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How To Check For Odometer Tampering?



With the increase in second hand car sales, there has been an increase in certain mal practices too. One such commonly found scam trick is odometer tampering. Most innocent used car buyers think that with the introduction of advance computer technology, such things as odometer tampering is a thing of past. Unfortunately, there are unethical car dealers and individuals who have got tricks up their sleeves to roll back the odometer and sell their cars for more than it actually is worth. The good news is that there are ways to identify odometer tampering

Odometer Tampering

Identify Odometer Tampering

  1. Check the original service history. From the service history you can see the vehicle mileage written on the repair order. It is a practice with the manufacturing brand service stations that they note down the car’s mileage and the date on the repair order.

  2. Look for figure prints or smudge marks on the inside of the odometer. If you see any of these then get on your guard as this is a sure shot case of odometer tampering.

  3. No car dashboard has spare switches. If you find any extra switches on the dashboard then there is a high probability that it is for switching the odometer on and off. This is a very smart and ingenious way of tampering the odometer, as this cannot be identified even from the service history records.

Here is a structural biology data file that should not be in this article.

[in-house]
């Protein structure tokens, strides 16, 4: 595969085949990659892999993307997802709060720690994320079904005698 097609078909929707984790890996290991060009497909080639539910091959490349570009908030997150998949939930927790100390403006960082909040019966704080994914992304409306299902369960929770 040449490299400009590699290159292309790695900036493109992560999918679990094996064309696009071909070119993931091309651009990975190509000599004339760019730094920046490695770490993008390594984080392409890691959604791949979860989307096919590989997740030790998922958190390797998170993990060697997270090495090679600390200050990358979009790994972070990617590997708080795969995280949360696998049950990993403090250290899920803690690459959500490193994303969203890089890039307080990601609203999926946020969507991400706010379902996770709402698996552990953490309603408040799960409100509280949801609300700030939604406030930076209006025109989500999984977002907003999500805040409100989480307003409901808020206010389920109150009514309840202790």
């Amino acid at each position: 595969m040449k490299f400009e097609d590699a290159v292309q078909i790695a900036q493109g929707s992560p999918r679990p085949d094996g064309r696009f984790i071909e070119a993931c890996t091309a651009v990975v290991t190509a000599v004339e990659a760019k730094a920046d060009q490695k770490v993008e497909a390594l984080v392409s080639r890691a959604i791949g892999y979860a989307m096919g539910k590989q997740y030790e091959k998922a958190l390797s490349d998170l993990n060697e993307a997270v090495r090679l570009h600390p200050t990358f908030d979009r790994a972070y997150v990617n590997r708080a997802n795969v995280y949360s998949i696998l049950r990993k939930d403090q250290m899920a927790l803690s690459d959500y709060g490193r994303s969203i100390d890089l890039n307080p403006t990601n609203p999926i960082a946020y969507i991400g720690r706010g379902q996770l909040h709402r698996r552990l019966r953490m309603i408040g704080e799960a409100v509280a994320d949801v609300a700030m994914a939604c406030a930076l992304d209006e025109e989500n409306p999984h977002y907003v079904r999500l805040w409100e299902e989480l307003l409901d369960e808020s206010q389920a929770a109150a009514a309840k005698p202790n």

4. Look for odometer replacement sticker in and around driver’s doorjamb. You should be able to see it when you open the driver’s side door. This sticker will have details like date of replacement and the last reading on the old odometer.

  5. While you are test driving, check if the odometer is sticking, if the answer is yes then beware, there has been tampering.

  6. Check the interior of the car like the floor carpet, seat, steering wheel, pedal and arm rests for signs of wear and tear. If the condition of the interior suggests lot of use but the mileage says otherwise it indicates odometer tampering.

  7. In case the odometer is analog type then you need to check if the numbers are aligned. Check the 10,000 digits more carefully and see if they fall in a perfectly straight line.

A little careful attention to the fine details and you can easily identify odometer tampering. With the entry of branded dealerships you can be assured that such scams have become very less. At the branded second hand dealerships they computer scan the vehicle along with rigorous mechanical checks before putting it on sale. Vehicles with signs of tampering are rejected immediately.

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